Nutrition of Very Low Birth Weight Infants Fed Human Milk with or without Supplemental Trace Elements: A Randomized Controlled Trial


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Abstract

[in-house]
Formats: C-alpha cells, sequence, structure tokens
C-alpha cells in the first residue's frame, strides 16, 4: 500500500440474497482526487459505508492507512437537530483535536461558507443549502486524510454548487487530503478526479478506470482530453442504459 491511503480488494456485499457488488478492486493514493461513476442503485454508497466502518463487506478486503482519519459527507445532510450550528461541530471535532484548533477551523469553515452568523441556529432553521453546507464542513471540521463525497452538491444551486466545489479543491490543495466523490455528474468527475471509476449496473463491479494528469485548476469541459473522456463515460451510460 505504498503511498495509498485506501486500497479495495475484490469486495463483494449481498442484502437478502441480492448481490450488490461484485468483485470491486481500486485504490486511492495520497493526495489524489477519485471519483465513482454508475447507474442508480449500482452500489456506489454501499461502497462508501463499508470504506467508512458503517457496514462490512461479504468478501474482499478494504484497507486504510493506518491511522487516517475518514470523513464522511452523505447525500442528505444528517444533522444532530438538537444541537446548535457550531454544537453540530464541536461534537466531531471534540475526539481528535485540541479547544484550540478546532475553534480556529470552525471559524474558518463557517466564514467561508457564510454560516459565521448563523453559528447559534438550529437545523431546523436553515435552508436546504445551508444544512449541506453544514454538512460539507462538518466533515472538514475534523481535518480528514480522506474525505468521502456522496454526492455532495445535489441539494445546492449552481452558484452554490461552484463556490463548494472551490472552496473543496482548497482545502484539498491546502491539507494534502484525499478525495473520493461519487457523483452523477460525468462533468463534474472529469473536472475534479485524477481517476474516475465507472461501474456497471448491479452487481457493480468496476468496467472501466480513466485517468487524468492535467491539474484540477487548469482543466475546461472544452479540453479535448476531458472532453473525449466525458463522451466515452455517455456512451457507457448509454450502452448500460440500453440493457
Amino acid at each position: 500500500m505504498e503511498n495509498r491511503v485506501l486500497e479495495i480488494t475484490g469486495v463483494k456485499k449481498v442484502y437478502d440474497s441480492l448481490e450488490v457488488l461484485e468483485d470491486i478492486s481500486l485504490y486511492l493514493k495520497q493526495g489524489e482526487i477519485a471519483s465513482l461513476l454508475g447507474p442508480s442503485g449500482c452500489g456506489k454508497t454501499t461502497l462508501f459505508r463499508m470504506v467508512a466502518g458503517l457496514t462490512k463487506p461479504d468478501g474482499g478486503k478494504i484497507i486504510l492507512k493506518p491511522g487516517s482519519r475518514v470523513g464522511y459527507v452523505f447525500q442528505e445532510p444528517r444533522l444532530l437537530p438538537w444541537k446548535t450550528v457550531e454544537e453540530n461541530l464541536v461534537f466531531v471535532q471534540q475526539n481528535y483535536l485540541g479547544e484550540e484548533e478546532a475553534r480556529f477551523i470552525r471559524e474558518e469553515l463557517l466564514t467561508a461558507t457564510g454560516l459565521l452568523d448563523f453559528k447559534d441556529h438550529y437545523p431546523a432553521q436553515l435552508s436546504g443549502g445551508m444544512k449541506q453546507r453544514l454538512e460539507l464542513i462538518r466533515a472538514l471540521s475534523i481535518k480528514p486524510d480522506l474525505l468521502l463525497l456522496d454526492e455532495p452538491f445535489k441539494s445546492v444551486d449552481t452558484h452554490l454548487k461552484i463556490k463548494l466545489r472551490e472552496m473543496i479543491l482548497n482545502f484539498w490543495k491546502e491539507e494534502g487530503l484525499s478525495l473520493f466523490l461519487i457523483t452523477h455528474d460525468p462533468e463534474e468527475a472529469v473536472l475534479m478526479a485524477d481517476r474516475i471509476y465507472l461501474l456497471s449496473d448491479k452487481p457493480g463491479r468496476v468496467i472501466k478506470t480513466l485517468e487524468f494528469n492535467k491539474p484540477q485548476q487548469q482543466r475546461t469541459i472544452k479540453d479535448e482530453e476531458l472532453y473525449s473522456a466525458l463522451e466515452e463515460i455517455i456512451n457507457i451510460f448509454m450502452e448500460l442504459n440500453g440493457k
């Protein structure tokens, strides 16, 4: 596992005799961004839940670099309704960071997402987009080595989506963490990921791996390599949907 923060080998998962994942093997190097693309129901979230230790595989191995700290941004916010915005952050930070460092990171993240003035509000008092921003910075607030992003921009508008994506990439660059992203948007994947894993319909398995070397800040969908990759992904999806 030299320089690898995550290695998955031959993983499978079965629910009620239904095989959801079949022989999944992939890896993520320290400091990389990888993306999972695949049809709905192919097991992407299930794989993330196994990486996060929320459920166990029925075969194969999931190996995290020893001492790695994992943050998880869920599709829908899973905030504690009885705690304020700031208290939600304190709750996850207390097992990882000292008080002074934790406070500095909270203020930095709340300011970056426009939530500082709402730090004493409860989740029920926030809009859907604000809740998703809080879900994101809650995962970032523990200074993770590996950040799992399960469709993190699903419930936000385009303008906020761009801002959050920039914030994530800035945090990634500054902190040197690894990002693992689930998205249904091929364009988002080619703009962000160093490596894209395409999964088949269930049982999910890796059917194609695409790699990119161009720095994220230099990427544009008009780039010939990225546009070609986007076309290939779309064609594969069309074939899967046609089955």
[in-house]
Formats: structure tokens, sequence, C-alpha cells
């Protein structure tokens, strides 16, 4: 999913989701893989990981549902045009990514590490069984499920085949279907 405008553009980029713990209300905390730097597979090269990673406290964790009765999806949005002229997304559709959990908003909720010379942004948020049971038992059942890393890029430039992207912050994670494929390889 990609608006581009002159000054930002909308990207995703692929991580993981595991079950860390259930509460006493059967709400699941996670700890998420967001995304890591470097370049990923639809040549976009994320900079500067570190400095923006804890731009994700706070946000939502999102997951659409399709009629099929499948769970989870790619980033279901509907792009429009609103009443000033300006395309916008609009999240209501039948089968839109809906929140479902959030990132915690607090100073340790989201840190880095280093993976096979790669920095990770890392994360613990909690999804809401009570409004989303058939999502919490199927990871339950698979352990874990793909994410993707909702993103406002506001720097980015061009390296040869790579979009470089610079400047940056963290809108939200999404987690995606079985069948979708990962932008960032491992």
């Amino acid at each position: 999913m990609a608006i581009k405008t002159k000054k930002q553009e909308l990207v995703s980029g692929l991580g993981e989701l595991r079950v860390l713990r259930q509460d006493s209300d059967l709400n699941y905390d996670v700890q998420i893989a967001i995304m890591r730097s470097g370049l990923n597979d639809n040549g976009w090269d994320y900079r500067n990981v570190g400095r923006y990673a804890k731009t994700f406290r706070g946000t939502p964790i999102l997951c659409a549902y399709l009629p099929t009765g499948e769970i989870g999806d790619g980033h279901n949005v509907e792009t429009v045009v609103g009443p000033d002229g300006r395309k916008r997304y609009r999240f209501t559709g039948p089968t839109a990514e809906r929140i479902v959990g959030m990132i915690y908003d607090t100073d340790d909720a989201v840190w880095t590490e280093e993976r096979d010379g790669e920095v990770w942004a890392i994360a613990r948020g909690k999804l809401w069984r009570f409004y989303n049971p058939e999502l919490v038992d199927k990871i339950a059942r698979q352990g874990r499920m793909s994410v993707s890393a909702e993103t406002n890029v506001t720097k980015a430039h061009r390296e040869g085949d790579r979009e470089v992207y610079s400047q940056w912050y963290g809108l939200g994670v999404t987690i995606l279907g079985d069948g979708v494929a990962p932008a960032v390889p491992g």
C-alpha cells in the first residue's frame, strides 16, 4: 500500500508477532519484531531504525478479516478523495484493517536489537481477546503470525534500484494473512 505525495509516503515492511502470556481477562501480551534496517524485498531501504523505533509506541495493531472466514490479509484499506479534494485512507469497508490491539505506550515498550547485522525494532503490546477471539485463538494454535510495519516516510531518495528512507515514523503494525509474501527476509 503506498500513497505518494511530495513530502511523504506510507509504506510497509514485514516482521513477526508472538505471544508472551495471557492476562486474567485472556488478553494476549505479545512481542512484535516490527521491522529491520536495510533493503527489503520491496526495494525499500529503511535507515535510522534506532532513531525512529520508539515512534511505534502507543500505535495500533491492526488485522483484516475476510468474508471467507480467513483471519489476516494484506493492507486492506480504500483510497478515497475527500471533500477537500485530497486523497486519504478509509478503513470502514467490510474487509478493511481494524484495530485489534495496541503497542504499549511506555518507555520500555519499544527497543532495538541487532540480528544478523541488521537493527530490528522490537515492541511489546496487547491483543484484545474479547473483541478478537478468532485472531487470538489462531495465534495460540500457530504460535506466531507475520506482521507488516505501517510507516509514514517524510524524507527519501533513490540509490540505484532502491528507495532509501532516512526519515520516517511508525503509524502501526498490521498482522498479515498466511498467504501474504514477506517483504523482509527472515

Background:Very low birth weight infants (<1500 g) have high nutritional needs. Deficiencies of minerals, trace elements (especially zinc) may develop as a result of rapid growth, low body stores and low content of these substances in human milk We hypothesized that fortification of human milk might prevent deficiencies.Methods:Prospective, randomized trial to evaluate mineral, trace element, thyroid status and growth of infants fed human milk fortified with different amounts of calcium, phosphorus and protein, with (BMF) or without (FM 85) trace elements. Sixty-two infants, 1000 to 1499 g birth weight, were randomized. Minerals and trace elements in serum, red blood cells and human milk and alkaline phosphatase activity, TSH, T4 and FT4 in serum were measured once until the fifth day and at 3 and 6 weeks of life. Clinical course and anthropometric measurements were recorded.Results:Intake of zinc, copper, manganese, calcium, phosphorus and magnesium was higher in the BMF group (P < 0.001). Serum zinc concentrations <0.49 mg/L occurred in 12% of the FM 85 group and 7% of the BMF group at 6 weeks (not significant). Median alkaline phosphatase activity was 436/379 IU/L in the FM 85/BMF group at 6 weeks (P < 0.01). The FM 85 group showed a higher weight gain (P < 0.05), possibly because of higher caloric (P < 0.01) and protein intake (P < 0.05) at 3 weeks.Conclusions:Zinc deficiency was rare. Elevated intake of calcium, phosphorus and zinc was associated with lower serum alkaline phosphatase activity but did not influence serum zinc concentration.

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